A year ago a big company asks us to create 'A fully dynamic web-page' for their products because they 'want to have the ability to change all the content' by themselves. They also wanted the design to be mobile first without giving too much effort for the desktop/laptop layouts, because ~85% of their traffic comes from mobile devices.

It has been a year now that this website is up and running.

It has been a year they are complaining that the website does not 'properly show' in Internet Explorer.

It has been a long dreadful fucking year that their useless mucus-brained brand manager is sending me a pile of scrambled folders, filled with numerous over-sized images, and content written in a dozen of difference Slavic languages which i don't understand; asking me to change/update the content for them on their 'FULLY DYNAMICAL RASPONCHIVE MODILE FIRST INTRRENOT WEBPAPER'

Pubes, spit and boogers and your daily food bitch!

  • 3
    Lol, good rant.

    But honestly, I can't understand why all web devs think it's ok to not support IE11?! It is still around and especially larger companies must support this shitty thing.
  • 7
    @sboesch nobody 'must' do anything

    At my job we say fuck it and show a warning label
  • 2
    @alexbrooklyn of course you 'must' not, but you should if you want to deliver your client a good product. Delivering a website which doesn't run properly in IE 11 is like delivering a car which can't drive on snow. It's still a car, sure, but not as good as others.
  • 6
    @sboesch I wholeheartedly disagree, but let's keep it at that
  • 0
    @drac94 sure, as if you would even notice if a website runs on IE11 if you're not even supporting it ;)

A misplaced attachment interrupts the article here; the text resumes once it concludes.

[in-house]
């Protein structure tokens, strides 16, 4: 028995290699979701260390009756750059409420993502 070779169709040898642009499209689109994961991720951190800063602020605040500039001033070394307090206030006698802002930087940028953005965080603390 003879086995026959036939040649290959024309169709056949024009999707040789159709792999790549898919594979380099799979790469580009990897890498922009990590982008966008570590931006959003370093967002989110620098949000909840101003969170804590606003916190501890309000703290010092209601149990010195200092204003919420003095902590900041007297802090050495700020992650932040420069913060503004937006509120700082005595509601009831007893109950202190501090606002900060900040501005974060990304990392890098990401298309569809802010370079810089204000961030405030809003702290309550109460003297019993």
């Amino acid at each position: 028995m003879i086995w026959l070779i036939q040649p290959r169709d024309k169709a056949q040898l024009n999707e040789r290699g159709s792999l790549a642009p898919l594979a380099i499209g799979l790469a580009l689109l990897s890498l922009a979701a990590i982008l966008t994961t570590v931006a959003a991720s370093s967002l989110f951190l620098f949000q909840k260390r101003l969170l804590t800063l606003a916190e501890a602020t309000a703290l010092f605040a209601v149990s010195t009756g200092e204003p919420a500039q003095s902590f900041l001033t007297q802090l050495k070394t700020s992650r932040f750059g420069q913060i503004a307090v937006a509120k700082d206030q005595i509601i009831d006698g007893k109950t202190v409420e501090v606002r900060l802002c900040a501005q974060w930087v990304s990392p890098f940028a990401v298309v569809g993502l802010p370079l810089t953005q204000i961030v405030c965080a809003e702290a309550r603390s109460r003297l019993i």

In about 99% of the cases I don't even write any hacks to support it. Postprocessors do everything by themselves, without any effort (assuming the code isn't trash already).

    Usually we also don't care for IE11 by default (except having a toolchain which does out of the box). But we analyze the clients target audience and make them aware of the IE problem, so they can decide if it's worth the effort.

    I don't criticize modern-only websites (well, I did...), I only wanted to criticize "bad" consulting. Saying "we don't support IE, nobody needs it", while the client obviously needs it, is not a good approach IMHO.
  • 7
    @sboesch I use the 3% rule.

    If a browser is responsible for less then 3% of annual sales (ecommerce), I don't go out of my way to support it.

    Chrome: 40%
    Safari: 20%
    Firefox: 19%
    Edge: 14%
    IE11: 2.4%
    IE10: 1.5%

    Nintendo Switch: I had 5 purchases, should I go and buy a switch and make sure it works for this guy too?

    We have to draw a line in the sand somewhere.

    Now In saying that, I will check that the happy paths for login, browsing and checkout are fully functional for "unsupported" browsers but beyond that, I'm not to worried if an image sits out of place or some animation doesn't load correctly, the user can still get through the key areas without to much hassle.
  • 2
    @C0D4 I totally agree. But if a "big company" (eg Amazon) makes only 1% of sales with IE users, it still would be millions in comparison to the few bucks it costs to provide a good UX.

    Of course it doesn't make sense for a small shop, but I still like to stay transparent and let the client decide, instead of delivering them a website below their expectations. I'm not doing it for free of course.
  • 2
    @sboesch 3% for my sites is about 1-2mil per year.

    Yea it's a significant drop in the barrel, not amazon's barrel.

    Which is why I maintain a level of usability.
  • 1
    There is another take on the whole 'website as a car' thing

    Delivering a website which doesn't run properly in IE 11 is like delivering a car which does not use coal and souls of children as fuel. Its still a car but its better than the others that do.

    Another funny take is the following:

    1) First we were seriously troubled by one particular disease and complained about it (IE)
    2) Then the time came that we learned that there is no reason to worry about this disease because there are multiple cures (modern browsers, Microsoft dropped support, avoiding usage)
    3) But then we are like 'Oh No! We must keep supporting this disease!'

    Let this old piece of software die.

    Those who still use it willingly, they must evolve and adapt sooner or later.

    Say you got a headache. What are you gonna do? Pray to the old mountain Juju as you perform the sacred dance of go-away-pain to cure your headache? Or are you going to take a painkiller?
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